What is Music Therapy?

Music is a profoundly powerful tool for connecting us to one another, to our emotions and to a sense of meaning. Qualified music therapists operate across the globe, including the tip of Africa, Cape Town.

Music therapy is the clinical use of music interventions and music experiences to achieve therapeutic goals, promote health and realise potentials. Music therapy is focused on the process of music experiences and the relationships developed through them.  Despite the name, musical training is not required; this is because all human beings respond to basic elements of music. Music therapy can provide opportunities for communication when words are insufficient and it can assist in releasing and exploring emotions. Like other therapists, music therapists encourage, provide support for and offer guidance to their clients.

Music therapists are allied health care professionals registered with the HPCSA. Music therapists in South Africa hold a Masters degree in Music Therapy and have completed at minimum 1000 hours of supervised clinical internships at various placement sites. Music therapy techniques are highly adaptable and are suitable for use with a wide variety of clients including adults, teenagers, the elderly, children and even antenatal or end-of-life care.

What can a client expect to do in music therapy?

  • Music improvisation, using instruments and/or voice
  • Drumming
  • Music listening
  • Therapeutic singing
  • Songwriting
  • Verbal processing and reflection
  • Movement to music
  • Reminiscence-based music experiences
  • Guided Imagery and Music/music visualisation experiences
  • Creative Processes involving music (including drawing, clay and painting)

Book an appointment with Melissa Ellse (MMus, Music Therapy) by clicking here.

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Why do we ‘use’ music?

Music Therapy, Health and Self-Medication

Many of us self-medicate with music yet if asked we may not be aware that this is what we are doing. It seems we intuitively know we need music and most of us are particular about what, when and how we engage in music experiences. These six points briefly detail why we ‘use’ music, and why it is such a potent medication:

  1. Music reflects, magnifies and connects with that which is greater than me, the individual. Through music experiences, I can be connected to others, to community, to purpose, to shared values, to the spiritual and the collective unconscious.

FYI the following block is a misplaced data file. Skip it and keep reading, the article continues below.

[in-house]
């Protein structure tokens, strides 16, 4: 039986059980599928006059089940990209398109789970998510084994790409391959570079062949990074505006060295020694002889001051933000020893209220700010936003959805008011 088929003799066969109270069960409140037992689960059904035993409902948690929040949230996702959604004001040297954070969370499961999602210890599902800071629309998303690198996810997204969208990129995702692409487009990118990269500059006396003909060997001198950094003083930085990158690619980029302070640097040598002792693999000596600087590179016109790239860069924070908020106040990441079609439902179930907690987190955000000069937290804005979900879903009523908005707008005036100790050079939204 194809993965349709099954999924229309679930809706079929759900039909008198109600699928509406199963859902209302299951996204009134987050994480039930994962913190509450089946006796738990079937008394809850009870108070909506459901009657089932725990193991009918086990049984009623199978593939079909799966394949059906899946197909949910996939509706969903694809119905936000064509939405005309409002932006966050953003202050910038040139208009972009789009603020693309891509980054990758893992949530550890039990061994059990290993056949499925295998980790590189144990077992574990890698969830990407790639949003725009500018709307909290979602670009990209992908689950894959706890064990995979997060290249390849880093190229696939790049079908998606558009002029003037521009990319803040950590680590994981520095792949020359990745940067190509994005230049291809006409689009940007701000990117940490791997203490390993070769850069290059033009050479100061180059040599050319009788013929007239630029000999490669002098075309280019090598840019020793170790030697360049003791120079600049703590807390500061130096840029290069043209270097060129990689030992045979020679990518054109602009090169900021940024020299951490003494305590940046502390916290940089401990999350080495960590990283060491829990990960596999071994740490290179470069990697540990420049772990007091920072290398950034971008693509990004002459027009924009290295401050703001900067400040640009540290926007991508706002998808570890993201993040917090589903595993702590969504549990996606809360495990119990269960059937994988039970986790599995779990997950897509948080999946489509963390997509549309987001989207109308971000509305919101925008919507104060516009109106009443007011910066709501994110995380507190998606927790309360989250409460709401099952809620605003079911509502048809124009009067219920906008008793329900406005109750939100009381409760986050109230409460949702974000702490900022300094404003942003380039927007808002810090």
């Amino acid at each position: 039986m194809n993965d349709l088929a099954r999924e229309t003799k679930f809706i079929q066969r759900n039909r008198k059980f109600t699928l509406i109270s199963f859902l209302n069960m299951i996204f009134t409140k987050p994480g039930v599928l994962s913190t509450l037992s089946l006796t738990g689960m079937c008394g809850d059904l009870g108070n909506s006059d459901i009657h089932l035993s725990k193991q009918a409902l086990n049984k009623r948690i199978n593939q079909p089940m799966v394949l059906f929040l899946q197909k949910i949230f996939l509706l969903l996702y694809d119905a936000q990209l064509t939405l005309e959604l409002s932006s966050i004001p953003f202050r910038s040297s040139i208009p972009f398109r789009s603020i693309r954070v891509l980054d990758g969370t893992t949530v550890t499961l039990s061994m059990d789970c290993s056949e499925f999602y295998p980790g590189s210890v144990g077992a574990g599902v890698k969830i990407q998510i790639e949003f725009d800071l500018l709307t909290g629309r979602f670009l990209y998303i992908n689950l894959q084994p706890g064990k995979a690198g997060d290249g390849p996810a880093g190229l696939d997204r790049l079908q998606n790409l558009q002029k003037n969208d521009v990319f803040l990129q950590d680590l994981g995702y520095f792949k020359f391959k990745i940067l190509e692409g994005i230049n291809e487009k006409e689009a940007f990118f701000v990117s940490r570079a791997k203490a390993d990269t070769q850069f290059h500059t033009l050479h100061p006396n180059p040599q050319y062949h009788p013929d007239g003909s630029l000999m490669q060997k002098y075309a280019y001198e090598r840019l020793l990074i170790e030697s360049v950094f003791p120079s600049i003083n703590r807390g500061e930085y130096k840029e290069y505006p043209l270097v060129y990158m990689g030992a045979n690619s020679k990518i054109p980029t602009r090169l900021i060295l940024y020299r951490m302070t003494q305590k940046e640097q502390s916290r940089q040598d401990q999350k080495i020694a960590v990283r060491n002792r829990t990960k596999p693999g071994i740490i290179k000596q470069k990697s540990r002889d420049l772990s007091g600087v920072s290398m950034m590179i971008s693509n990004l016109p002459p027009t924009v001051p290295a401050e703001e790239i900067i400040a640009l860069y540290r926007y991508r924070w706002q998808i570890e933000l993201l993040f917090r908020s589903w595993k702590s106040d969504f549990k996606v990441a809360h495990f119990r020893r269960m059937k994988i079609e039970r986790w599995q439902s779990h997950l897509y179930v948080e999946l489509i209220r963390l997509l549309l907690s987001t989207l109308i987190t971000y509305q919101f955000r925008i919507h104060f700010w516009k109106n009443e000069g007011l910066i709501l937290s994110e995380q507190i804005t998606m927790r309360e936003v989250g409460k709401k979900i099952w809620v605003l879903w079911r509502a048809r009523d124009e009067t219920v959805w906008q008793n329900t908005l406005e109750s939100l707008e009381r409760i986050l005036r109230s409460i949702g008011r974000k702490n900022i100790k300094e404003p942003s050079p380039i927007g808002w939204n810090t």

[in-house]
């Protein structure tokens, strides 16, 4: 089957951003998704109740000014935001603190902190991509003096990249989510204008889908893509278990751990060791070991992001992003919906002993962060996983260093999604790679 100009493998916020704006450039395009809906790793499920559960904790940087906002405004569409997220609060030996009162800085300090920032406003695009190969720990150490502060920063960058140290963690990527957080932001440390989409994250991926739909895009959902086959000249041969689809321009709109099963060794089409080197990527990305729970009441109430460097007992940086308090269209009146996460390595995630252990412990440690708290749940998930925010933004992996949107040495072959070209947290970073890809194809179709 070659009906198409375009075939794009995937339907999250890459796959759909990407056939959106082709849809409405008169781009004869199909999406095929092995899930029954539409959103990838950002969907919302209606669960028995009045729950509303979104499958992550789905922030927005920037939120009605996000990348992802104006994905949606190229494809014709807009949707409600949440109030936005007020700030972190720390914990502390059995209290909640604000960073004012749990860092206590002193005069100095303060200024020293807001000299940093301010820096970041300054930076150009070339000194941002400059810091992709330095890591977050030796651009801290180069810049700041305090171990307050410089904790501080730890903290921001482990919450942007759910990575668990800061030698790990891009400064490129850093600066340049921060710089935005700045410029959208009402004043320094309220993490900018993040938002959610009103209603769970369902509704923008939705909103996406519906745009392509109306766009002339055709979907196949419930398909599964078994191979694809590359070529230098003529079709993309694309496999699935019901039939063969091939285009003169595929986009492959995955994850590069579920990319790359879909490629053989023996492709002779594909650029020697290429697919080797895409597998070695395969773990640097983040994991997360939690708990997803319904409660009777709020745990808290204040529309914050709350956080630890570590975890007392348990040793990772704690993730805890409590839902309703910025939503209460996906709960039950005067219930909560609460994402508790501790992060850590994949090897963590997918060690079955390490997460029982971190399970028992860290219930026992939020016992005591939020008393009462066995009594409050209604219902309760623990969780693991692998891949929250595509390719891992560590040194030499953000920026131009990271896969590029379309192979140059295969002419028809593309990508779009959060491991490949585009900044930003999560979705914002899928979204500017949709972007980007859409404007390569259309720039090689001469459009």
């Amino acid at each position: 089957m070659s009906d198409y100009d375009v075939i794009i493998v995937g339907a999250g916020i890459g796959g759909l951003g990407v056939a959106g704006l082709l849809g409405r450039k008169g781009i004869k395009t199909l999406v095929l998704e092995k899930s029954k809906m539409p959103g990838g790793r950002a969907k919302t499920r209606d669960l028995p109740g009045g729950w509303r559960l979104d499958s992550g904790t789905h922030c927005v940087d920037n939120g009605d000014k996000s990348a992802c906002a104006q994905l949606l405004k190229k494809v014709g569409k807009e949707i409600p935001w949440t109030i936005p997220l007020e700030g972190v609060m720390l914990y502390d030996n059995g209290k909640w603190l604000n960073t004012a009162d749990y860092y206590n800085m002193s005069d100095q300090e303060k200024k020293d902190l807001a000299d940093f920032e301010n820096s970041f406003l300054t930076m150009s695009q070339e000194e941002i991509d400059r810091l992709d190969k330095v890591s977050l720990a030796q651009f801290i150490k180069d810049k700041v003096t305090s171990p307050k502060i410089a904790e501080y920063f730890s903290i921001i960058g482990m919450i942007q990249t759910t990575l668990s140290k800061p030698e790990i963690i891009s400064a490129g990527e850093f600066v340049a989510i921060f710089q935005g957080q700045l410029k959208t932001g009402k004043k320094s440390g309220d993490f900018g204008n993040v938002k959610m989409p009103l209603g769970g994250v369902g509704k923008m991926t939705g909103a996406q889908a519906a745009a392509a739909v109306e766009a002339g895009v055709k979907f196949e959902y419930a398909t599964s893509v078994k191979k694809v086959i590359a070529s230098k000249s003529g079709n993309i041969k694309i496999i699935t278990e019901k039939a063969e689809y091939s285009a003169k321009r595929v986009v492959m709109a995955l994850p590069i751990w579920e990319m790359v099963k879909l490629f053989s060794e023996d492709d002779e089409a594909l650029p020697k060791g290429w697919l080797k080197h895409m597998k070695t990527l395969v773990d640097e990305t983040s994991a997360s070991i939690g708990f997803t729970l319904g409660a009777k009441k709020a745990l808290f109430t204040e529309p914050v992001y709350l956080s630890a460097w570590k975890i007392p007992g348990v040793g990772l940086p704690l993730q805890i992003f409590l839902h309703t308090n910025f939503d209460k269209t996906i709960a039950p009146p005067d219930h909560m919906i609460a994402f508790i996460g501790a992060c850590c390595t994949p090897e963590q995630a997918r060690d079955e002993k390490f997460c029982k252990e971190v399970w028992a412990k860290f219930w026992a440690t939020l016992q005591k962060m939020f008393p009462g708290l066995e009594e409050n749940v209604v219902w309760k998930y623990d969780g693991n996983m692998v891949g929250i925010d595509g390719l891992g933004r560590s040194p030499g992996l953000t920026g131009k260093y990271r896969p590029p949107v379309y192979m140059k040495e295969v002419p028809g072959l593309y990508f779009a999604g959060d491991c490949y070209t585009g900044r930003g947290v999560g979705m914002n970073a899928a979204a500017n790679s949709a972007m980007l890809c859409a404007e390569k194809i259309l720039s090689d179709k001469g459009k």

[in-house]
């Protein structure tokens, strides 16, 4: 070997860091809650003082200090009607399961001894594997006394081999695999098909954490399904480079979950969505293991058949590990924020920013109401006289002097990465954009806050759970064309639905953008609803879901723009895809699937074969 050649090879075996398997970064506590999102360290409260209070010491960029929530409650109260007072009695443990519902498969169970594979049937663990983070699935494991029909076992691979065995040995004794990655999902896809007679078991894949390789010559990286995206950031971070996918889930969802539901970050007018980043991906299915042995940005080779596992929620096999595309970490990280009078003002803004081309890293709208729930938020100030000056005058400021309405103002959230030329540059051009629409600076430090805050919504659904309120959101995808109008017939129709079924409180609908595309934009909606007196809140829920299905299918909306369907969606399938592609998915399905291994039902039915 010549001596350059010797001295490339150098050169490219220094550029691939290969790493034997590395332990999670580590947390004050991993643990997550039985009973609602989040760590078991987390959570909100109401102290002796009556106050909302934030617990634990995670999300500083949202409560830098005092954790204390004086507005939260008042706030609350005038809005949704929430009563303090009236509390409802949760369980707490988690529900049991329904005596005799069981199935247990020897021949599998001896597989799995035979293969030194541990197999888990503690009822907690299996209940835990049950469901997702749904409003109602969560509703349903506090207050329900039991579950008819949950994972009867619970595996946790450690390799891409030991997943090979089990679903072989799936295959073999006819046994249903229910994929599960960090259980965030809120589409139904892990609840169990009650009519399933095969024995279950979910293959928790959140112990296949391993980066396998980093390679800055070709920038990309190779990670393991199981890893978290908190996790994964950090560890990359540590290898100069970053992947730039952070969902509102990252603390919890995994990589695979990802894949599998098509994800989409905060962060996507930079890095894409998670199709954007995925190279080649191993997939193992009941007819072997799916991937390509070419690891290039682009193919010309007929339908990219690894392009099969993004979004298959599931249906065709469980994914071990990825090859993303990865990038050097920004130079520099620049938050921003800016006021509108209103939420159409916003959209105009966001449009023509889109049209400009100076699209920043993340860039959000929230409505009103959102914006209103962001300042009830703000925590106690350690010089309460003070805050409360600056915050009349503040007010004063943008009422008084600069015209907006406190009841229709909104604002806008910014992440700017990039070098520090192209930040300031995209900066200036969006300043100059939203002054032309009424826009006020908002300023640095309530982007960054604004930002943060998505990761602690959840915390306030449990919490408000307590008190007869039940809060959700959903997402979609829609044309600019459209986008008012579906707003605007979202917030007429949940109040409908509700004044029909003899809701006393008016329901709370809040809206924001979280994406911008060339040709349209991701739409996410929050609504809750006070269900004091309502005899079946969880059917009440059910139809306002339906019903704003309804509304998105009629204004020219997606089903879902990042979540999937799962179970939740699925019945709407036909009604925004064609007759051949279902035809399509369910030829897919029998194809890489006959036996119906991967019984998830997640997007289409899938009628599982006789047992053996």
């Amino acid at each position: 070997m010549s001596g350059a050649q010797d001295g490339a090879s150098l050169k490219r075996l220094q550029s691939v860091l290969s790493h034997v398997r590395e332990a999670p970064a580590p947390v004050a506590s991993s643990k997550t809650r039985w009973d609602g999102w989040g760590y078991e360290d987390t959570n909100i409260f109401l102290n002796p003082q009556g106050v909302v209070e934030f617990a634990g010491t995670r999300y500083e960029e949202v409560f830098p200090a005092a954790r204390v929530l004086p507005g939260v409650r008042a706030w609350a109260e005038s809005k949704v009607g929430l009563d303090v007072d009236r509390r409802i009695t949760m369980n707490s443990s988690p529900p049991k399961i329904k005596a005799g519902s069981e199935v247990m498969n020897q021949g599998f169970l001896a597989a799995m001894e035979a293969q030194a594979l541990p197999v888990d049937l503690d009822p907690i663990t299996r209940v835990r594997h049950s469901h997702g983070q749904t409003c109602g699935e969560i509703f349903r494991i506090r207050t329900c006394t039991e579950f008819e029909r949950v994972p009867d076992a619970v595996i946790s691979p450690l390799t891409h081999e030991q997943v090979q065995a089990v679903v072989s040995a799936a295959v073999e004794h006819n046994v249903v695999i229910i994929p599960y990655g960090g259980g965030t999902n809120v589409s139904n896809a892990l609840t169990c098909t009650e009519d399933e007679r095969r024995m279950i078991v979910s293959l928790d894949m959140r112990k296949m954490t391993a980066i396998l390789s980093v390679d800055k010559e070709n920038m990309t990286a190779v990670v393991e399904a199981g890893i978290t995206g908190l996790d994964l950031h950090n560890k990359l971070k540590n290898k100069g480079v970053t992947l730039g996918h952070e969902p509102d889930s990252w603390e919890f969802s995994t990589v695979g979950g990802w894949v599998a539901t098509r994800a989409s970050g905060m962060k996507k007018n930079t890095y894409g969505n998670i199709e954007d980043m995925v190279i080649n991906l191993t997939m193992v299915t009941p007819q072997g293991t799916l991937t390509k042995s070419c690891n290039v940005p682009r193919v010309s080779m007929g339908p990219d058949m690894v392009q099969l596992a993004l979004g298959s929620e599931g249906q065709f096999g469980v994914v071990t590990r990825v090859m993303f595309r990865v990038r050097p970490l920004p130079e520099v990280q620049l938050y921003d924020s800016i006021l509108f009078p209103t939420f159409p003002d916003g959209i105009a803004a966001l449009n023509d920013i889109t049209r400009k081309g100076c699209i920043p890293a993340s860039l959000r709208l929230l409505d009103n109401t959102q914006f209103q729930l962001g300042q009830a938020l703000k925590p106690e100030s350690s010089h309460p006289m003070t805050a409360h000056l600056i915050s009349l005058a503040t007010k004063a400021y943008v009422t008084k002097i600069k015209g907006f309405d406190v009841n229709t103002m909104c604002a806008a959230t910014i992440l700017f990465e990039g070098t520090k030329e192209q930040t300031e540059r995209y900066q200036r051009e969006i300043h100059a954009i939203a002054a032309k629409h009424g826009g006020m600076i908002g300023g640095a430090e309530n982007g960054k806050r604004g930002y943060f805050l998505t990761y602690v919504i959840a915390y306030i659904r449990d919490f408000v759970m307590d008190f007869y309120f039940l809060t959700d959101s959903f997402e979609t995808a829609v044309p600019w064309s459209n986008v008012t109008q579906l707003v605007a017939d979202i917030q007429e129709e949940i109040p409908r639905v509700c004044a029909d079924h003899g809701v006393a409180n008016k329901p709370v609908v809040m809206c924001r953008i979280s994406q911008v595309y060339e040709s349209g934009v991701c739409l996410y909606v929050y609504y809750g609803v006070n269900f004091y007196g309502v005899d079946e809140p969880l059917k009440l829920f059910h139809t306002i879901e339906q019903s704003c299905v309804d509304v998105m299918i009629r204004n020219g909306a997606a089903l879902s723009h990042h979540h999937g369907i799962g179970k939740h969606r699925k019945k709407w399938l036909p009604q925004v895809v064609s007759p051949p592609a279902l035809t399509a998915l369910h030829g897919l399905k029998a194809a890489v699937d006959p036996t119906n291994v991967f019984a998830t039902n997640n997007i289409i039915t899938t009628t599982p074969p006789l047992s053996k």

2. Music reflects, magnifies and connects to that which is within me. Through music experiences, I can witness and experience the complexity of my emotions and psychological states, even my thoughts. I experience myself differently.
  3. Music is a temporal form. Concrete, uninterrupted time is essentially and vitally linked to experiencing music as an art form. This means that through music experiences, I experience myself in time. This also means that through music experiences, I can experience time differently and experience myself differently in time.
  4. Linked to the above point, music has an ordering function. This means that through music experiences, I can experience myself as moving in an ordered manner through time, continuously unfolding, organised, with a beginning and an ending.
  5. Music reflects and magnifies the complexities of life, which may be too subtle and nuanced to notice or make sense of, or too difficult and complex to pay attention to.
  6. Music adds context and continuity to life. Emotions are magnified when music adds context, allowing me to deepen, release or clarify my response.

Music is powerfully transformative as a healing modality. There is no trite or simple explanation how or why, as both music and the human brain are infinitely complex phenomena. I encourage my clients to pay attention to how they respond to different kinds of music as a way to ignite interest and intuition in this area and I certainly promote self-medication with music!

 

38204344_1833578016724375_7769933706361307136_o (1)Melissa Ellse, registered music therapist, completed a Bachelor of Music (University of Cape Town) followed by a Masters in Music Therapy (cum laude, University of Pretoria). She is registered with the Health Professions Council of South Africa (HPCSA reg no AT 0001350) as well as the South African Music Therapists Association (SAMTA) and the South African National Association for Arts Therapists (SANATA).

Book an appointment with Melissa Ellse by clicking here.